Stadler signs its first contract in New Zealand

diesel mainline locomotivesKiwiRail and Stadler Rail Valencia have signed a EUR 228 million framework contract for the supply of 57 new diesel mainline locomotives. The locomotives, which will be made in Spain, will begin arriving and enter service in New Zealand between early 2024 and 2026.

Stadler will supply a latest state of the art Co-Co monocoque locomotive, narrow gauge, customised to KiwiRail requirements and specific operational schemes, incorporating well service proven components and systems. The new locomotives will be used for freight and passenger rail transport predominately on the South Island.

“These are the latest-generation locomotives, which will set up KiwiRail’s South Island freight business for many decades ahead. For rail to play its proper role in New Zealand’s freight system, we need our services to be on time, every time,” KiwiRail Group Chief Executive Greg Miller said.

The locomotives will be compliant with the latest European emission standard (Stage V) resulting in a 25% reduction of nitrogen oxides and a 30% reduction in particulate emissions, as well as a low fuel consumption. Each locomotive will be significantly more powerful and efficient compared to the existing fleet which will allow a CO2 emission reduction of 20-25 per cent through reduced fuel burn and use of onboard technologies. A driver energy reduction and advisory system will support the locomotive and drivers to achieve its optimal energy performance.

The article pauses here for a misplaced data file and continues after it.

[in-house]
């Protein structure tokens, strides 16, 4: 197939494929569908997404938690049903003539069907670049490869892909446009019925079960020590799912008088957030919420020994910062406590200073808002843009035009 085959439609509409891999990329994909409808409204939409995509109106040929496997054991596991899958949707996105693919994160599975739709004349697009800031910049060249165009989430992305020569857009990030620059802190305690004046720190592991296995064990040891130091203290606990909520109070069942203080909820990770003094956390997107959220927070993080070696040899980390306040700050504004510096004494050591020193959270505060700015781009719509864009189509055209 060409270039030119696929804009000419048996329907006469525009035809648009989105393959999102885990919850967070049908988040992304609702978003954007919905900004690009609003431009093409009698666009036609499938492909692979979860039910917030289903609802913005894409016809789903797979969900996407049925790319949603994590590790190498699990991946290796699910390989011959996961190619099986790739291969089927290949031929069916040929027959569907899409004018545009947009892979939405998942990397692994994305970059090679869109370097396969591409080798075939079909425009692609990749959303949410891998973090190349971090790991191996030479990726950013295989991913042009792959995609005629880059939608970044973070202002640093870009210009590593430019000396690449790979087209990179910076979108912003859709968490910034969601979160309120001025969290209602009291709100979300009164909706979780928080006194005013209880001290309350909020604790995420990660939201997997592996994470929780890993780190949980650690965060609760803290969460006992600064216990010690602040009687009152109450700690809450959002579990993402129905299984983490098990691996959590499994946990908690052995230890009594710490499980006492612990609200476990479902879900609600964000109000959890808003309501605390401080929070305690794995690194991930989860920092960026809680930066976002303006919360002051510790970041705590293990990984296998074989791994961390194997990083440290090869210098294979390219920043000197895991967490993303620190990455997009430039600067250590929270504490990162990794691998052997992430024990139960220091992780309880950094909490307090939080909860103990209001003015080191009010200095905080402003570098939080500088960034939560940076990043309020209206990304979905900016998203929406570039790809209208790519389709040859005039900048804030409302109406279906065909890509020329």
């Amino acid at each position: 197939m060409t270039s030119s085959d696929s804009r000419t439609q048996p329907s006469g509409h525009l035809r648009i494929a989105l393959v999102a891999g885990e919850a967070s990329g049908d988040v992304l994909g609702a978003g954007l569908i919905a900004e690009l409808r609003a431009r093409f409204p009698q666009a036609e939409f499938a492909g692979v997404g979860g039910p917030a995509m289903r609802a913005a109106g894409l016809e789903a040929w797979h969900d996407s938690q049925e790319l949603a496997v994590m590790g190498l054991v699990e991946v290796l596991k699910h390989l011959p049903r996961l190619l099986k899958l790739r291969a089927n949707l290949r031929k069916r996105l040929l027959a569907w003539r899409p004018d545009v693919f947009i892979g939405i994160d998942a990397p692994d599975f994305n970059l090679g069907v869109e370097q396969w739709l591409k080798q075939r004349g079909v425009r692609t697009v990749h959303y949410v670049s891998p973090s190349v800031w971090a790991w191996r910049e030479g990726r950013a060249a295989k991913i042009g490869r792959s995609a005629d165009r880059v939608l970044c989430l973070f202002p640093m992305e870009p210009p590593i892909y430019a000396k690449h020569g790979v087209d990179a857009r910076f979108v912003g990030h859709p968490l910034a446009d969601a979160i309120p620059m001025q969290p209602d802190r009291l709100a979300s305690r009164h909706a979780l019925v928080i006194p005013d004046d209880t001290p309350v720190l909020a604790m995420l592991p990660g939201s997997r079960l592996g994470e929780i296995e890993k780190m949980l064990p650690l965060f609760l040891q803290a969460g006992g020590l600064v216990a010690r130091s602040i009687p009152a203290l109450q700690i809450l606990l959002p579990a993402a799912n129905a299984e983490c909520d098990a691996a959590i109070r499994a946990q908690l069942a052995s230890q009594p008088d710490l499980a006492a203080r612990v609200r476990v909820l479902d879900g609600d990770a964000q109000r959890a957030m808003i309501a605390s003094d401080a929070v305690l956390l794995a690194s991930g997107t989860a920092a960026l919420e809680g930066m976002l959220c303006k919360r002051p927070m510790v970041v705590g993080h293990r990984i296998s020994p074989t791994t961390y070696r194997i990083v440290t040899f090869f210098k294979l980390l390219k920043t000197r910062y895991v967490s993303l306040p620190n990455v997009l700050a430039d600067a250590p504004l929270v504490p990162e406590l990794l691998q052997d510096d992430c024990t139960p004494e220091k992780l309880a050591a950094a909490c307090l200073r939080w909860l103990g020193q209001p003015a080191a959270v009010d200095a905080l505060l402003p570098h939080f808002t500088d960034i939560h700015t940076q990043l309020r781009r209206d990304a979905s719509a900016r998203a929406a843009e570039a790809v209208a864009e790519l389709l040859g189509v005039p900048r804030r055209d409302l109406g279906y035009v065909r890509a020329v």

“This is a quality product which will help KiwiRail to provide a safe, sustainable and reliable service to Kiwi businesses well into the future,” Rail and Maritime Transport Union General Secretary Wayne Butson said.

The two-cab, narrow body locomotives will be equipped with a diesel engine providing an installed diesel power of 3000 kW, that will in many cases allow KiwiRail to operate its trains with less locomotives than in the current services.

Each of the two cabs will be designed in close cooperation with KiwiRail and according to the latest European standards aiming to achieve an ergonomic, comfortable and safe working environment for KiwiRail’s engineers.

The diesel mainline locomotives will be equipped with diagnostics systems providing real-time information and also enabling KiwiRail to predict when faults could potentially occur. They will also be fitted with an auto engine start stop (AESS) system which can switch off the engine when the locomotive is idling, saving fuel consumption.

KiwiRail owns a 65-locomotive fleet for South Island which has an average age of 47 years and they have been used for 17 years, beyond their economic life. “Some of our machines have had three complete rebuilds over their lives, at significant expense. And we’ve still been using 1970s technology in those rebuilds,” Miller explains.

The locomotive acquisition plays an important role for KiwiRail’s strategy to be emission neutral by 2050 and for New Zealand to implement a modal shift to rail also supported by infrastructure modernisation and development.

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